There’s a local runner I know through his blog. He’s been pointing towards Boston, but confessed to being light in terms of mileage, pleading that he had other commitments and he was prone to injury if he upped it. He ran a 3:02 NY in 2008. He opened the floor to discussion about whether one could successfully run a marathon on 40 miles or so a week.

Not surprisingly, I chimed in, as did at least one other person, that that’s not enough to give one a shot at running well, by which I mean anything close to potential. While I’ve finished only two marathons, one thing I learned in 2006 was that I needed more mileage going in if I were to run well. (In a sense “well” is a relative term; I mean it in relation to one’s potential. After I ran NY 2006, I posted on LetsRun that I hadn’t put in that much mileage — I maxed at about 65 — and someone said that I’d never run really well on that kind of mileage and I came to agree with her. For comparison purposes using age-grading, my marathon time is over 2 points lower than my others.)

There’s nothing wrong if you can’t put in the mileage, and I’m not talking about crazy mileage but at least getting north of 60, about not running a marathon. I’ve only done two. There’s a whole other life in the HM and shorter world. Indeed, in the most recent “Competitors,” there was a discussion with a bunch of Olympic distance triathletes. One of the hosts noted that lots of triathletes get into a comfort zone of doing Ironmans and don’t like the tempoish effort required for a half-Ironman, let alone the gut-wrenching encountered in an Olympic distance, which is about a 1K swim, 40K ride, and 10K run. I’ll confess to not particularly enjoying 10Ks and shorter races because of that gut-wrench.

Anyway, there’s quite a bit to be said about not having to devote six months to train for a single race. On the other hand, there are those who opt not to look at marathons that way. A marathon is another adventure. There’s a group that celebrates serial-marathoners.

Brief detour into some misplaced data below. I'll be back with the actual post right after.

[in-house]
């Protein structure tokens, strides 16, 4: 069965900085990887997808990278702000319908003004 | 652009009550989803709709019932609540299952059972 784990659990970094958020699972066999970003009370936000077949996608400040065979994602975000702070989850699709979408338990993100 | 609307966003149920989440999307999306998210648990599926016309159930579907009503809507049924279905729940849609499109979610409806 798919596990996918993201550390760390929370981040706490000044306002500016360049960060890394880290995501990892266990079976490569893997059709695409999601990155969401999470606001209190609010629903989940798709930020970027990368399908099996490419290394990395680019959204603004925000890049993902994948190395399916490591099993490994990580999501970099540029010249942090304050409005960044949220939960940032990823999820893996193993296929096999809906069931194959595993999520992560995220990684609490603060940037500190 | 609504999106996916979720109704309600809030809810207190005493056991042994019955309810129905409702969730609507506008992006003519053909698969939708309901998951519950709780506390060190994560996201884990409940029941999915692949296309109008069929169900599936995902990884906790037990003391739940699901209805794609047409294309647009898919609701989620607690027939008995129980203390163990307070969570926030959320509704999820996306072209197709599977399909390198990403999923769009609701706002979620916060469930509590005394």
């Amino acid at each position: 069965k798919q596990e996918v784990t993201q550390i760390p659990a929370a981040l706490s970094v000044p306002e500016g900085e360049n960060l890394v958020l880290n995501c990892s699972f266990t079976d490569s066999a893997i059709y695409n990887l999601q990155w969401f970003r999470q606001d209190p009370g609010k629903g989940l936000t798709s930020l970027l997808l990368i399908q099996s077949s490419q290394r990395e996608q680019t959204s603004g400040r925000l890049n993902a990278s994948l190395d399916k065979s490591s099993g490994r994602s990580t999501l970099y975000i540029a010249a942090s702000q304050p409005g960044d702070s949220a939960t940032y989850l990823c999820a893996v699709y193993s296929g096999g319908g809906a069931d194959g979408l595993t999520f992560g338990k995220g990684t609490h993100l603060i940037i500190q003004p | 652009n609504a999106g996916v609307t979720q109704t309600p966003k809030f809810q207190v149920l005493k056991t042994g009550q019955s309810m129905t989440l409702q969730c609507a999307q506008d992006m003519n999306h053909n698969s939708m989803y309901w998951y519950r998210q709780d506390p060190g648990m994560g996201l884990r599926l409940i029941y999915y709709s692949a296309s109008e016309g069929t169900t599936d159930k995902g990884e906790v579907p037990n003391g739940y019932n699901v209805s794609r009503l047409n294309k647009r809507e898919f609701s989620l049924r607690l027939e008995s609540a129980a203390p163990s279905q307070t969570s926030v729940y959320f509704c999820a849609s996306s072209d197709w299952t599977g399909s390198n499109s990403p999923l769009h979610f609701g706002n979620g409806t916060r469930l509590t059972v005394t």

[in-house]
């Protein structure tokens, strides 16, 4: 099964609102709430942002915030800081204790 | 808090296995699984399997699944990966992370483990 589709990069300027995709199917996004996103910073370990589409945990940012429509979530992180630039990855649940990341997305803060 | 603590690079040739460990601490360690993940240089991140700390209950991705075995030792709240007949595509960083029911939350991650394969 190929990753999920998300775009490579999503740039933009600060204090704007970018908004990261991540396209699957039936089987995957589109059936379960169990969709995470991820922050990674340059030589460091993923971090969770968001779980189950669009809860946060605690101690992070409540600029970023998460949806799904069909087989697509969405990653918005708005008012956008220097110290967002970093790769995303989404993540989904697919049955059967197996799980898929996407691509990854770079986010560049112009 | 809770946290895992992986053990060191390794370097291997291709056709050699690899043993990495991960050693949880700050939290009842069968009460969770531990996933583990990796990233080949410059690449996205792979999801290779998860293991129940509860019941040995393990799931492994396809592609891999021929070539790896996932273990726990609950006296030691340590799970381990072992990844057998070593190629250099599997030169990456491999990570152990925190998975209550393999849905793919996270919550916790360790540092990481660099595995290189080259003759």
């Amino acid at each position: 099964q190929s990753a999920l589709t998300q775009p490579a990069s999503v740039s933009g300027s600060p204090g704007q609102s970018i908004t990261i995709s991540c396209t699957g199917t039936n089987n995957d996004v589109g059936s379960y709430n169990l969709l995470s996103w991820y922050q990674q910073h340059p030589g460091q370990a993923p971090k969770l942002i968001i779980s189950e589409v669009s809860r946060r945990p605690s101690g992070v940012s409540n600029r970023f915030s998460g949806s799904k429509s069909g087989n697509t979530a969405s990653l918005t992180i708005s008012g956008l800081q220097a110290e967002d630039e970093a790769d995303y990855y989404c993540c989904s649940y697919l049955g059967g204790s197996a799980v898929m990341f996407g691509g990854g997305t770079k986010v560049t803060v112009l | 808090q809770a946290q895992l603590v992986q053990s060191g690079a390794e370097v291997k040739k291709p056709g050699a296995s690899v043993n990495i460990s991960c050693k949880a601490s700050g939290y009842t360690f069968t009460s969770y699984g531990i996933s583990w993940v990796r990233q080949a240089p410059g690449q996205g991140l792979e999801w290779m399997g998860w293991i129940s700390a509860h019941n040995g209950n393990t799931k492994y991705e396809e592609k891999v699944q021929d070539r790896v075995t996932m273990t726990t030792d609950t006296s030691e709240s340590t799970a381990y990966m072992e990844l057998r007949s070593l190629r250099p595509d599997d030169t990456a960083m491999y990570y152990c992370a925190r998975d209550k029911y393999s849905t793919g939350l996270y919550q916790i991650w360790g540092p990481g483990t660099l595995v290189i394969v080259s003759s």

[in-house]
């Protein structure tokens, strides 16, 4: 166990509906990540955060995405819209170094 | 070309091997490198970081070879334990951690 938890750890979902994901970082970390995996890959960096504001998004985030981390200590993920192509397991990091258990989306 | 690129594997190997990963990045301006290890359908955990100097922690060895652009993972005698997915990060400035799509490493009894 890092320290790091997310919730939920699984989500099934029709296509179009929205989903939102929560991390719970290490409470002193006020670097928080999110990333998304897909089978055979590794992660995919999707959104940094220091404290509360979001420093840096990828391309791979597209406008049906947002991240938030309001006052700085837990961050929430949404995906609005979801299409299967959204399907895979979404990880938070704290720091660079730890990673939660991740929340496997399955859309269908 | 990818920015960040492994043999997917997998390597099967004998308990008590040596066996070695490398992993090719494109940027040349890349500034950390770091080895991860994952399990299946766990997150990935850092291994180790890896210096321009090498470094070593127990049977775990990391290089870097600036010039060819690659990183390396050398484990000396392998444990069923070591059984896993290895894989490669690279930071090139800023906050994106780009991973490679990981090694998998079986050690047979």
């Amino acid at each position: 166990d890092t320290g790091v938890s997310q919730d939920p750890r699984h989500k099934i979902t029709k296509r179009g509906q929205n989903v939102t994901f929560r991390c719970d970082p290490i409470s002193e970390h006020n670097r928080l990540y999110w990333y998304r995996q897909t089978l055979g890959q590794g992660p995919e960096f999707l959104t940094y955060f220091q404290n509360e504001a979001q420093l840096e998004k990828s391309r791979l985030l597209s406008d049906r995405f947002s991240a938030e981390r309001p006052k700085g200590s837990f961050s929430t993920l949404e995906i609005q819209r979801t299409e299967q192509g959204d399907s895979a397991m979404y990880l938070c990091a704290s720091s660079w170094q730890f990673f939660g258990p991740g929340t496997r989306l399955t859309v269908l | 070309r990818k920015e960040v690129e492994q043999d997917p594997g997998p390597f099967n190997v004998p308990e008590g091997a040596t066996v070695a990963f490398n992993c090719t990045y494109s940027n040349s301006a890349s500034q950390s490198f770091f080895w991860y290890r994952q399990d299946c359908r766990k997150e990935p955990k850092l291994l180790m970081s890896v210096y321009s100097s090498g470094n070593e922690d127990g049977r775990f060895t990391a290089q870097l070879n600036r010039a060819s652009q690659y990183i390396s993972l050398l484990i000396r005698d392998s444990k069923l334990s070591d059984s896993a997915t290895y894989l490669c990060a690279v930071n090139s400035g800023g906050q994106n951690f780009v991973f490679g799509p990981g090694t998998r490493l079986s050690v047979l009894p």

But that’s not my thing. As must be clear from my prior posts, I tend to take these things seriously in terms of performance in terms of potential. So when the runner I mentioned at the outset said he had a 60+ week, I said that if that’s representative, he wasn’t so soft. He posted that he ran an HM workout faster than he had done the Manhattan HM a couple of months before, and it seemed to me that he had a shot of doing fine at Boston.

Then he posted that he tweaked his hamstring doing speedwork and is now out for a bit. To me, this was the kiss of death. I said that he was already “soft” going into Boston and because you can’t mess with a hamstring, he should seriously consider a back-up race in May. But in the end, his mind should shift to running well in New York by using what work he’s done for Boston as a base for a solid training approach for NY. If he can’t do the work, however, he shouldn’t bother. What’s the point of running a 2:57, I put it, if you could run a 2:45? That’s my mindset at least.

My advice led one person to pose the title question, i.e., “What kind of runner would I be if I just gave up because of a minor setback?” Putting aside that this was not a “minor setback,” my answer would be a racer.

Edited to add: My “criticism” was responded to at the original source.